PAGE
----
Finally, CDDP-resistant animal models were used to further uncover the impact of high activity of JNK on CDDP efficacy (Figure 6A). These models were constructed by continuous treatment of relatively high doses of CDDP. Under such treatment conditions, some tumors decreased in size. The relatively large tumors were retransplanted to new mice. After two cycles of treatment and transplantation, the mice were considered as CDDP-resistant animal models (Figure 6A and see Materials and methods). Figure 6B showed that CDDP or SP600125 treatment alone could not inhibit tumor growth. But the combination of SP600125 and CDDP synergistically restrained tumor growth, although CDDP was used at the same low dose (P < 0.05). The inhibition rate was 65.79% in the combined group and 9.35% in the CDDP alone group (P < 0.05) (Figure 6C). More importantly, dual-luciferase BLI was performed at the end of treatment (Figure 6D). The Luc2/hRluc ratios of SP600125 treatment group were similar to those in PBS group. And the relative ATF activity significantly increased in CDDP group as before. Interestingly, the relative ATF activity remarkably decreased when mice were treated with SP600125 combined with CDDP (P < 0.05) (Figure 6E). Consistent with these biological effects, we found that CDDP treatment greatly enhanced the phosphorylation levels of c-Jun, ATF2, especially the level of Galectin-1. However, the p-c-Jun, p-ATF2 and Galectin-1 were suppressed in the combined treatment group (P < 0.05) (Figure 6F). In short, our data indicated that inhibition of JNK activity reversed CDDP resistance in vivo in liver cancer.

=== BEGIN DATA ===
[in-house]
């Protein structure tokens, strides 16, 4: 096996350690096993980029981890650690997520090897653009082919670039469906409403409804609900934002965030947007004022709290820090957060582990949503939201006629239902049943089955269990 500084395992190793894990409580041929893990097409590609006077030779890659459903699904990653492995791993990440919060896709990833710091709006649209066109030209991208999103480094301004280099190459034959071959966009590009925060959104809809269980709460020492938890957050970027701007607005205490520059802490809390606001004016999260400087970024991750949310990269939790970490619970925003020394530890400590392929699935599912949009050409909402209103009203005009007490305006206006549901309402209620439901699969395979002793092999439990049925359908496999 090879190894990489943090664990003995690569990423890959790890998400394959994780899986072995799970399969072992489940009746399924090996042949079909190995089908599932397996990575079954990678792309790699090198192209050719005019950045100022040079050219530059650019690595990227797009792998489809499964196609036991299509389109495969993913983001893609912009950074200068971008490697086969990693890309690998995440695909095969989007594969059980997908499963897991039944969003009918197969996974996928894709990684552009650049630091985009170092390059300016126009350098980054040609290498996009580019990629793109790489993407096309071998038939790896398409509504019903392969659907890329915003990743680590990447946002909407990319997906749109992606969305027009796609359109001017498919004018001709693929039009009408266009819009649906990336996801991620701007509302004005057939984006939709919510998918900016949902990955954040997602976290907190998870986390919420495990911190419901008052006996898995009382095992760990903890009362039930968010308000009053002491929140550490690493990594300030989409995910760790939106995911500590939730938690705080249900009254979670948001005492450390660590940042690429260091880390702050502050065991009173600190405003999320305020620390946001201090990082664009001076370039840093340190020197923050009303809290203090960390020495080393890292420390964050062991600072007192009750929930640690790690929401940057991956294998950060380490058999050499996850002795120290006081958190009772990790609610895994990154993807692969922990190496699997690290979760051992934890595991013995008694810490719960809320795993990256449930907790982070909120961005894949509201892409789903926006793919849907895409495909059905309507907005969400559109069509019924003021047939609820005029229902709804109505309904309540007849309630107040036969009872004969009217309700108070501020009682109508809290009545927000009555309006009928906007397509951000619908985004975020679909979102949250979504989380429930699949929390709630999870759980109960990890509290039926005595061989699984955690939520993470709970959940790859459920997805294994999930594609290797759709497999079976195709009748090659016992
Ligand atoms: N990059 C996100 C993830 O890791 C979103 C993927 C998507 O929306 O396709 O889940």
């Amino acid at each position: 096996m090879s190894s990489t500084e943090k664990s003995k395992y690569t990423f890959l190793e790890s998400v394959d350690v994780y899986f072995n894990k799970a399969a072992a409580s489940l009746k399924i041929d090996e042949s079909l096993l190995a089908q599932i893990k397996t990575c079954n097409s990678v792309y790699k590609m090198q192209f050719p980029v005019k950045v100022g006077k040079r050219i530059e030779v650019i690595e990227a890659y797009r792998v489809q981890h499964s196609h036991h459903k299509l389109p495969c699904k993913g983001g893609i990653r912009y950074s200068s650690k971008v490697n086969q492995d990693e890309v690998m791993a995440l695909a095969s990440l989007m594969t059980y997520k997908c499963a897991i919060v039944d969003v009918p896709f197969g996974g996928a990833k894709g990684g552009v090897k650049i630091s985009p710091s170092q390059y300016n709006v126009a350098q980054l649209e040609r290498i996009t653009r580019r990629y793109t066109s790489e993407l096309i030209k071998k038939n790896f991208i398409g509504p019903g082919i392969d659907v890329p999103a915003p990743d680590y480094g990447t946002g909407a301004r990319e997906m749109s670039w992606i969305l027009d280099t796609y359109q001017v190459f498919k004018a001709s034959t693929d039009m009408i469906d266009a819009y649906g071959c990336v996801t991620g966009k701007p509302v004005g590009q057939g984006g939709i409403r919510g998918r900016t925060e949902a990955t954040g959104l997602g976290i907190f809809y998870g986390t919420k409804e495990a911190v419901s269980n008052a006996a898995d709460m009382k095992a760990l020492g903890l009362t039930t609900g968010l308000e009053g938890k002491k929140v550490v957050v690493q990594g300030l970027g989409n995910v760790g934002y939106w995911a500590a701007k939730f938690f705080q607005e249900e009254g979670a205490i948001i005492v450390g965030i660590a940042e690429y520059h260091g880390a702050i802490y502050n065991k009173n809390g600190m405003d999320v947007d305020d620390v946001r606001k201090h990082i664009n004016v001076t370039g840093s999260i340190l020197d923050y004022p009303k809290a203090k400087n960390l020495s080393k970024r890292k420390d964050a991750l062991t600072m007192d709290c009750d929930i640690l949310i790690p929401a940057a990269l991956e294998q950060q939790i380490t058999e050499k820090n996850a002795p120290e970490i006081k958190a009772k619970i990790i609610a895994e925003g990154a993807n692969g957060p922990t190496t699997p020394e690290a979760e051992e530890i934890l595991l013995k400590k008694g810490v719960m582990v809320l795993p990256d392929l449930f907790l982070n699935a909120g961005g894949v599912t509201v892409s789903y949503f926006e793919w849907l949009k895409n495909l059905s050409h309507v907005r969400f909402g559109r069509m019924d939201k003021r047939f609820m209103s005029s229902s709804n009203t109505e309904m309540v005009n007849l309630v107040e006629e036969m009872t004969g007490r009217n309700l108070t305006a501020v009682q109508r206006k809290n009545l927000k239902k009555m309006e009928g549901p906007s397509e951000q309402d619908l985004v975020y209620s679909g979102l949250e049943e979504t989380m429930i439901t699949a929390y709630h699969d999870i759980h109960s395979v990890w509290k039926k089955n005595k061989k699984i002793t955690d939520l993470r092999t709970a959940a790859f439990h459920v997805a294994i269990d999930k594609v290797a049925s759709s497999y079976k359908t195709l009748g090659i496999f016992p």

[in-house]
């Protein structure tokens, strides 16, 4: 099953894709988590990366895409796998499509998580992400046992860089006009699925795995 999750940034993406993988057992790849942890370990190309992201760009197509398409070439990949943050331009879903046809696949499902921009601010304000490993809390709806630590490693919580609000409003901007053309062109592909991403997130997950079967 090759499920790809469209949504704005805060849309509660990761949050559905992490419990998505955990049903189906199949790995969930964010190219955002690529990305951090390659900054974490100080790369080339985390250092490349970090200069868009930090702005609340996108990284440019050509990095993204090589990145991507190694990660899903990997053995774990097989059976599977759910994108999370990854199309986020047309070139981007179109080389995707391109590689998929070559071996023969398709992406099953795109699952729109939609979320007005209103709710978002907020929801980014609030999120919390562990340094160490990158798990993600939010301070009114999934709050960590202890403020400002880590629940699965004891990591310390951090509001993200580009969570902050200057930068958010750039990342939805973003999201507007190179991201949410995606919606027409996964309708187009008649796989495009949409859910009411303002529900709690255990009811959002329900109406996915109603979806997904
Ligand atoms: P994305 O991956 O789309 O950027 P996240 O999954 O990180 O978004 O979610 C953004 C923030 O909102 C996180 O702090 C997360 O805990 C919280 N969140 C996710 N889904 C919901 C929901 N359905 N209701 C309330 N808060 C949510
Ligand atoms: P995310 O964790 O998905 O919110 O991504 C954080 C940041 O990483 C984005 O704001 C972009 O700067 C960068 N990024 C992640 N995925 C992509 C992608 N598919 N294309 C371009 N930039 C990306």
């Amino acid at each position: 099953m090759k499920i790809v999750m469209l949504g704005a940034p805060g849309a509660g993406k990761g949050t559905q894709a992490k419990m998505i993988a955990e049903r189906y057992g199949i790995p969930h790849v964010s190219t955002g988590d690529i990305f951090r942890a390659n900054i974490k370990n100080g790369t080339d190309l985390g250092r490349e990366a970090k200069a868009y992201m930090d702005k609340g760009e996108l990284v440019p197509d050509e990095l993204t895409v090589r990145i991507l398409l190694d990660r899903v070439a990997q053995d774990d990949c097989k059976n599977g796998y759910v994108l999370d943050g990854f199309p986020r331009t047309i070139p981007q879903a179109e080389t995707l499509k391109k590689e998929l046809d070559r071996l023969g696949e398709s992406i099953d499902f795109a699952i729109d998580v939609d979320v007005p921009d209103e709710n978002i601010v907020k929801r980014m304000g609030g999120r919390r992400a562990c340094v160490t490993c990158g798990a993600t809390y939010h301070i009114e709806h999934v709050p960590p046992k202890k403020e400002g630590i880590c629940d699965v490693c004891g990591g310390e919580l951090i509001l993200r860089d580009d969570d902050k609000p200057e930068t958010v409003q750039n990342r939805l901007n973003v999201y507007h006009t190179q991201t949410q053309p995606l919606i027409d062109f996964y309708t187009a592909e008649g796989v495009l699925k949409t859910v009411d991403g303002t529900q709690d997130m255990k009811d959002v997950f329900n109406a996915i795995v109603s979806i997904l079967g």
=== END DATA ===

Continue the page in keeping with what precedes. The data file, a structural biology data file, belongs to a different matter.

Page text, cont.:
In this study, we demonstrated that the high activation of JNK was associated with CDDP resistance in liver cancer. JNK/c-Jun-ATF2 was found to mediate CDDP resistance through upregulating Galectin-1, which promoted DNA damage repair to enhance tumor CDDP resistance in liver cancer. For the first time, in vivo bioluminescence imaging (BLI) was used to dynamically monitor the acquisition of JNK high activation during the evolution of CDDP resistance. Inhibition of JNK activity reversed CDDP resistance in vitro and in vivo. Our findings revealed that JNK/c-Jun-ATF2/Galectin-1 is a potential target to reverse CDDP resistance in liver cancer.